Mass Fish Die-Off in Vietnam Amid Southeast Asia Heatwave

A fisherman collecting dead fish caused by renovation works and the ongoing hot weather conditions from a reservoir in southern Vietnam's Dong Nai province on Apr 30, 2024. (Photo: AFP/STR)
Mass fish die-off in Vietnam as heatwave roasts Southeast Asia. About 200 metric tons of dead fish were collected from Song May Reservoir in Dong Nai Province, southern Vietnam. 
In Vietnam’s Dong Nai province, the brutal heatwave sweeping Southeast Asia is taking a devastating toll, as evidenced by a massive fish die-off at the Song May reservoir. Hundreds of thousands of fish have perished due to extreme temperatures and problematic reservoir management, wreaking havoc on local communities. One resident of Trang Bom district, referred to simply as Nghia, reported, “All the fish in the Song May reservoir died for lack of water,” adding that the stench has upended their lives over the last ten days.


Images circulating show locals navigating the 300-hectare reservoir, which is scarcely visible beneath a thick layer of deceased fish. Reports indicate a prolonged dry spell has left the reservoir critically low, unable to support its aquatic life. Despite efforts to save the situation, including water discharges to aid downstream crops and attempts to clear mud, the fish could not be saved. Local media suggest that as much as two hundred tonnes of fish have died.
About 200 metric tons of dead fish were collected from Song May Reservoir in Dong Nai Province, southern Vietnam (photo A Loc / Tuoi Tre)
Photo : A Loc/ Tuoi Tre
The reservoir management’s early 2024 dredging plans were disrupted by the heatwave, leading to inadequate water levels for fish survival. This reservoir serves as a crucial water source for agriculture in the surrounding districts, and authorities are now scrambling to address the environmental disaster.
This ecological crisis coincides with record-breaking temperatures across the region. In Dong Nai province, which lies about 100 kilometers west of Ho Chi Minh City, temperatures reached around 40 degrees Celsius in April, surpassing the previous high set in 1998. Neighboring Cambodia has reacted by instructing schools to close or adjust hours to protect against the heat. Thailand, too, has seen a significant surge in electricity use as citizens try to cope with the scorching temperatures.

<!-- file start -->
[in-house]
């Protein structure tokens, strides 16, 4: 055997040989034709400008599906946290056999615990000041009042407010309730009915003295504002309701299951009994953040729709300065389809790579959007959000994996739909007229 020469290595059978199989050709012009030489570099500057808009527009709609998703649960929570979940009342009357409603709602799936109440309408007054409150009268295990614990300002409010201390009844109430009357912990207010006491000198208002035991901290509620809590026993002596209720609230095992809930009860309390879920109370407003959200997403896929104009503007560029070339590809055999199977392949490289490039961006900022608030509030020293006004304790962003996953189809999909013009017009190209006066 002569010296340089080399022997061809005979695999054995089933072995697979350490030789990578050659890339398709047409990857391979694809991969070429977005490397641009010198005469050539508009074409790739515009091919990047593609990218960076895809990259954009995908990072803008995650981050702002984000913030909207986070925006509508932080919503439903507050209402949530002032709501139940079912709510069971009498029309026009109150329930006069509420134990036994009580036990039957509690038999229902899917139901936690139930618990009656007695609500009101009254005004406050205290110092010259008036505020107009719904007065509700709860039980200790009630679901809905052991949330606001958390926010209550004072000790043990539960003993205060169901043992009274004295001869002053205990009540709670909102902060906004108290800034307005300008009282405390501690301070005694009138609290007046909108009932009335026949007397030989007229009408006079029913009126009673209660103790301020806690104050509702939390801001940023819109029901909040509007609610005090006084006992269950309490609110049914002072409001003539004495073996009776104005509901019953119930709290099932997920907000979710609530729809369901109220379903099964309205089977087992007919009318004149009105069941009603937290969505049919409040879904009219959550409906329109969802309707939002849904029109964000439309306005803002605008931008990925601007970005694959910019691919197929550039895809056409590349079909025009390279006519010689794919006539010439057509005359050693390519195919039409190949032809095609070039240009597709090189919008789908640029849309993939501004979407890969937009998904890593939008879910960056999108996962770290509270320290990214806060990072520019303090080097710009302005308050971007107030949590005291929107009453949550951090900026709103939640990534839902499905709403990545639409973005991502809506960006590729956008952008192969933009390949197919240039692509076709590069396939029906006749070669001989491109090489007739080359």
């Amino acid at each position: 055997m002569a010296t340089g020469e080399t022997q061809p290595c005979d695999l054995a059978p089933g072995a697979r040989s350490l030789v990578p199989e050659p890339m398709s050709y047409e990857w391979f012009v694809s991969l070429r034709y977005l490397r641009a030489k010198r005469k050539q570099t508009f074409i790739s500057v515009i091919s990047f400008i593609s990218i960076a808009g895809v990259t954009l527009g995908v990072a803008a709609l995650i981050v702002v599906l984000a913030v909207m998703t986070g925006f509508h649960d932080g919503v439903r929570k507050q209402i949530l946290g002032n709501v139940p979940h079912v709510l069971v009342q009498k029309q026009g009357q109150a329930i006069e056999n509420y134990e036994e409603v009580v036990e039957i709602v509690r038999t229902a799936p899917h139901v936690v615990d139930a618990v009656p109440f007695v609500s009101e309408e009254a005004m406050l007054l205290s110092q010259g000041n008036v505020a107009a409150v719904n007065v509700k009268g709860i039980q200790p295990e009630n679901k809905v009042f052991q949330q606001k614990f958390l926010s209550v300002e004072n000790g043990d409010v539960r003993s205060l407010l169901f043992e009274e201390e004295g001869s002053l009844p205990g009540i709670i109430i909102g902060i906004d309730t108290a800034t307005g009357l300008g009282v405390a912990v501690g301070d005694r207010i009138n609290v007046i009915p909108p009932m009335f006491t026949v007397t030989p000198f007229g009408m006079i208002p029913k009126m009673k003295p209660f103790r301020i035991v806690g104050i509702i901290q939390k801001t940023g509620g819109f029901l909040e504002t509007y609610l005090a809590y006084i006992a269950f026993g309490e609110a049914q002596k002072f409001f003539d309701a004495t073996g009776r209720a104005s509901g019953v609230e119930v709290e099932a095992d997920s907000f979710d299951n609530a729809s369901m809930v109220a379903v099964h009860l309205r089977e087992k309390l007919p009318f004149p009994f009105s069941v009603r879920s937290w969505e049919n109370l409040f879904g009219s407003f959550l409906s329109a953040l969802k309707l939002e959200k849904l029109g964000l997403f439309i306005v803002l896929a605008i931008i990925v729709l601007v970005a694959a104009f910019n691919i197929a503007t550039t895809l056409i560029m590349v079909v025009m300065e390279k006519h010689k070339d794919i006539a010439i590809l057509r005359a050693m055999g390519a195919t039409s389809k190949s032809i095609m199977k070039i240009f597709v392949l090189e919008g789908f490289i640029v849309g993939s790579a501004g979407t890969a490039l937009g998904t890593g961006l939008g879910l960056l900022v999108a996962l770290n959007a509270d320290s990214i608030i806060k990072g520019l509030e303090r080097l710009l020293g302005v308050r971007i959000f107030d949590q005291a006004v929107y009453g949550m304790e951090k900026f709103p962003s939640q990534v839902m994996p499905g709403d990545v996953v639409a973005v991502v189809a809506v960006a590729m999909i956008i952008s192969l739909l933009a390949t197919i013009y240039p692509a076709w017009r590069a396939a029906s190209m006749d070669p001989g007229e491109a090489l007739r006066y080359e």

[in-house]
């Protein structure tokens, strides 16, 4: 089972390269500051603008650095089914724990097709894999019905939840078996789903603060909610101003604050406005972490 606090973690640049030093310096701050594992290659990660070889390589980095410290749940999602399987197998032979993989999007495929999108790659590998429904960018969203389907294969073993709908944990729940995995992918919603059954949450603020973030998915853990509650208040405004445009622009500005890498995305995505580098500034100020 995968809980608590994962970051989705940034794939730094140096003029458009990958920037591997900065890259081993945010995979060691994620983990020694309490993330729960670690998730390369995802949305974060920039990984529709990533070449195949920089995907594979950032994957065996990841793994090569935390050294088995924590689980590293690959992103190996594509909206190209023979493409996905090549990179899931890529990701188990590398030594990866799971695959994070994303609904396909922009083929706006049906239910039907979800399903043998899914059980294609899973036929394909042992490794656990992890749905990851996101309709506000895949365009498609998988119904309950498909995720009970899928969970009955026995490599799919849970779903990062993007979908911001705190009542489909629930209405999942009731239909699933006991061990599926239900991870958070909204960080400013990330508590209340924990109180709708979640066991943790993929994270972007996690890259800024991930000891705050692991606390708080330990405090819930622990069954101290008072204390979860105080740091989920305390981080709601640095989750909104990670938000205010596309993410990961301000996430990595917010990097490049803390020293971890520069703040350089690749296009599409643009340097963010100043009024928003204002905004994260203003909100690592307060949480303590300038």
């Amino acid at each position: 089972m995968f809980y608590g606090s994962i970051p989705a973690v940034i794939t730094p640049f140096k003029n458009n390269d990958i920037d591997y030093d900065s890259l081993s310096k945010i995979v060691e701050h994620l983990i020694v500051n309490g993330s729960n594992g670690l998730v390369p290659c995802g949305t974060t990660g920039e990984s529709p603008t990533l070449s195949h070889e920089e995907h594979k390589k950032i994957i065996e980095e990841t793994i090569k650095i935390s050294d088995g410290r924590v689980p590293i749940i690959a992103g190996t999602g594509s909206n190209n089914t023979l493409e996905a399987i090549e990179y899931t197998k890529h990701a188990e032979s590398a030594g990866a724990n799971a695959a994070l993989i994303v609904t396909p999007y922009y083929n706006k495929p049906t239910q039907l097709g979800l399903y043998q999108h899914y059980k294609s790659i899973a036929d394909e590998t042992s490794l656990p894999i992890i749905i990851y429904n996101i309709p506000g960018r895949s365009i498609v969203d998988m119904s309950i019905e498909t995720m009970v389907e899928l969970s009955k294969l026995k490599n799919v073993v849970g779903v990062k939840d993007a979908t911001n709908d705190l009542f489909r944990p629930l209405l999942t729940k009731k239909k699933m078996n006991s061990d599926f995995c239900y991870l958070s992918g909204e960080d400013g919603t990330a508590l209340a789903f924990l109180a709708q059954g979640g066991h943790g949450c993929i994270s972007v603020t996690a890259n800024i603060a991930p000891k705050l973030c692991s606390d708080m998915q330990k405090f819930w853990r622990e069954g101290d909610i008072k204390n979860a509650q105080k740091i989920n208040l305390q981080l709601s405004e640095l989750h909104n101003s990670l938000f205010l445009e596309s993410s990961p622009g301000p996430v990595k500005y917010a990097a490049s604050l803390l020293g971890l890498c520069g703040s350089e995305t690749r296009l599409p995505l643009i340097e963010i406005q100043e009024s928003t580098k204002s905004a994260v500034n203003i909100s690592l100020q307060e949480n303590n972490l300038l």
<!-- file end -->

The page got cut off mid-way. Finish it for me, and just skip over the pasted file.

The Critical Role of Heat Health Research

The ongoing crisis underscores the vital importance of heat-related health research. Ms. Lydia Law, co-director of the Heat Resilience and Performance Centre at the National University of Singapore’s Yong Loo Lin School of Medicine, emphasized the need for enhanced research to aid those living in the heat-stricken region. She advocates for more nuanced understanding and preparedness to mitigate the dire impacts of heatwaves.
Governments are urged to support initiatives from the ground up to address this pressing issue. Ms. Law highlighted the “boiling frog syndrome,” describing the gradual acclimation to rising temperatures which often delays critical action until it is too late. This metaphor serves as a stark reminder of the urgent need for proactive measures in the face of escalating climate challenges.

Lead image courtesy  AFP